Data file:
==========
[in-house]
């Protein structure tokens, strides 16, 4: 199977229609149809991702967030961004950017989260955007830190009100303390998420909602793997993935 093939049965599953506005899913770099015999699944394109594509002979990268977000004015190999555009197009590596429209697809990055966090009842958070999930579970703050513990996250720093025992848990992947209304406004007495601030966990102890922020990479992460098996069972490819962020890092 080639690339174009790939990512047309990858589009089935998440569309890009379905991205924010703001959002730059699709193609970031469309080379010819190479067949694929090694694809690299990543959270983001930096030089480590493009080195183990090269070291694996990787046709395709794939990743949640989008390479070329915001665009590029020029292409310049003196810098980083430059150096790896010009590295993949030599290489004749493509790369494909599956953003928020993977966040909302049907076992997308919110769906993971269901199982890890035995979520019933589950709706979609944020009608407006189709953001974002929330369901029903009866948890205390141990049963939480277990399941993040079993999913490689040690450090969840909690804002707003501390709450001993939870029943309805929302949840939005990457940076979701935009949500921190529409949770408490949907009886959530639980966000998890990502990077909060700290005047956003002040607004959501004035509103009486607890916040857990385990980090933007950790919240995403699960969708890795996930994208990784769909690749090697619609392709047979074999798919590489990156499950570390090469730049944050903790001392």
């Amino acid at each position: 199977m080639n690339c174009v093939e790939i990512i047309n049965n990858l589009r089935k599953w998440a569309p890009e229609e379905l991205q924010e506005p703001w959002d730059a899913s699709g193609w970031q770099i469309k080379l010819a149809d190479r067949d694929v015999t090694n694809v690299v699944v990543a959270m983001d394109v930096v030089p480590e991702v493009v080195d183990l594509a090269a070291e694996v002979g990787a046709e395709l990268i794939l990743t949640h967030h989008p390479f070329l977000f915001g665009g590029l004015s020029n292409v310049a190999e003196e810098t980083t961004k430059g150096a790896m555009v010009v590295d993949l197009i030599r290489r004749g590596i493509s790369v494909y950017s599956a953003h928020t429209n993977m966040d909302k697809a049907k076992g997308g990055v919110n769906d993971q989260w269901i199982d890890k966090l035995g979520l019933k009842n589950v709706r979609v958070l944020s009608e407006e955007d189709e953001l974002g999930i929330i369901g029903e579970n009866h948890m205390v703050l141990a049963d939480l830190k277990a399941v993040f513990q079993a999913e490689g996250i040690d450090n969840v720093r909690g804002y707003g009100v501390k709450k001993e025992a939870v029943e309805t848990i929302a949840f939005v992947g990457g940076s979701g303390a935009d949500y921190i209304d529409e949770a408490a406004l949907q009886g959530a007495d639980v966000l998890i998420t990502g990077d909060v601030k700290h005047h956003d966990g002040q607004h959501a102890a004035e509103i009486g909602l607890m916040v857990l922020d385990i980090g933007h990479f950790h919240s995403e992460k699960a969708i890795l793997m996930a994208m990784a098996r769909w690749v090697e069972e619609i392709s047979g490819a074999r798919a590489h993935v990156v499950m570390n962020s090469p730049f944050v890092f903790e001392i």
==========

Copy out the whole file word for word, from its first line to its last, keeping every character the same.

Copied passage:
[in-house]
């Protein structure tokens, strides 16, 4: 199977229609149809991702967030961004950017989260955007830190009100303390998420909602793997993935 093939049965599953506005899913770099015999699944394109594509002979990268977000004015190999555009197009590596429209697809990055966090009842958070999930579970703050513990996250720093025992848990992947209304406004007495601030966990102890922020990479992460098996069972490819962020890092 080639690339174009790939990512047309990858589009089935998440569309890009379905991205924010703001959002730059699709193609970031469309080379010819190479067949694929090694694809690299990543959270983001930096030089480590493009080195183990090269070291694996990787046709395709794939990743949640989008390479070329915001665009590029020029292409310049003196810098980083430059150096790896010009590295993949030599290489004749493509790369494909599956953003928020993977966040909302049907076992997308919110769906993971269901199982890890035995979520019933589950709706979609944020009608407006189709953001974002929330369901029903009866948890205390141990049963939480277990399941993040079993999913490689040690450090969840909690804002707003501390709450001993939870029943309805929302949840939005990457940076979701935009949500921190529409949770408490949907009886959530639980966000998890990502990077909060700290005047956003002040607004959501004035509103009486607890916040857990385990980090933007950790919240995403699960969708890795996930994208990784769909690749090697619609392709047979074999798919590489990156499950570390090469730049944050903790001392």
């Amino acid at each position: 199977m080639n690339c174009v093939e790939i990512i047309n049965n990858l589009r089935k599953w998440a569309p890009e229609e379905l991205q924010e506005p703001w959002d730059a899913s699709g193609w970031q770099i469309k080379l010819a149809d190479r067949d694929v015999t090694n694809v690299v699944v990543a959270m983001d394109v930096v030089p480590e991702v493009v080195d183990l594509a090269a070291e694996v002979g990787a046709e395709l990268i794939l990743t949640h967030h989008p390479f070329l977000f915001g665009g590029l004015s020029n292409v310049a190999e003196e810098t980083t961004k430059g150096a790896m555009v010009v590295d993949l197009i030599r290489r004749g590596i493509s790369v494909y950017s599956a953003h928020t429209n993977m966040d909302k697809a049907k076992g997308g990055v919110n769906d993971q989260w269901i199982d890890k966090l035995g979520l019933k009842n589950v709706r979609v958070l944020s009608e407006e955007d189709e953001l974002g999930i929330i369901g029903e579970n009866h948890m205390v703050l141990a049963d939480l830190k277990a399941v993040f513990q079993a999913e490689g996250i040690d450090n969840v720093r909690g804002y707003g009100v501390k709450k001993e025992a939870v029943e309805t848990i929302a949840f939005v992947g990457g940076s979701g303390a935009d949500y921190i209304d529409e949770a408490a406004l949907q009886g959530a007495d639980v966000l998890i998420t990502g990077d909060v601030k700290h005047h956003d966990g002040q607004h959501a102890a004035e509103i009486g909602l607890m916040v857990l922020d385990i980090g933007h990479f950790h919240s995403e992460k699960a969708i890795l793997m996930a994208m990784a098996r769909w690749v090697e069972e619609i392709s047979g490819a074999r798919a590489h993935v990156v499950m570390n962020s090469p730049f944050v890092f903790e001392i």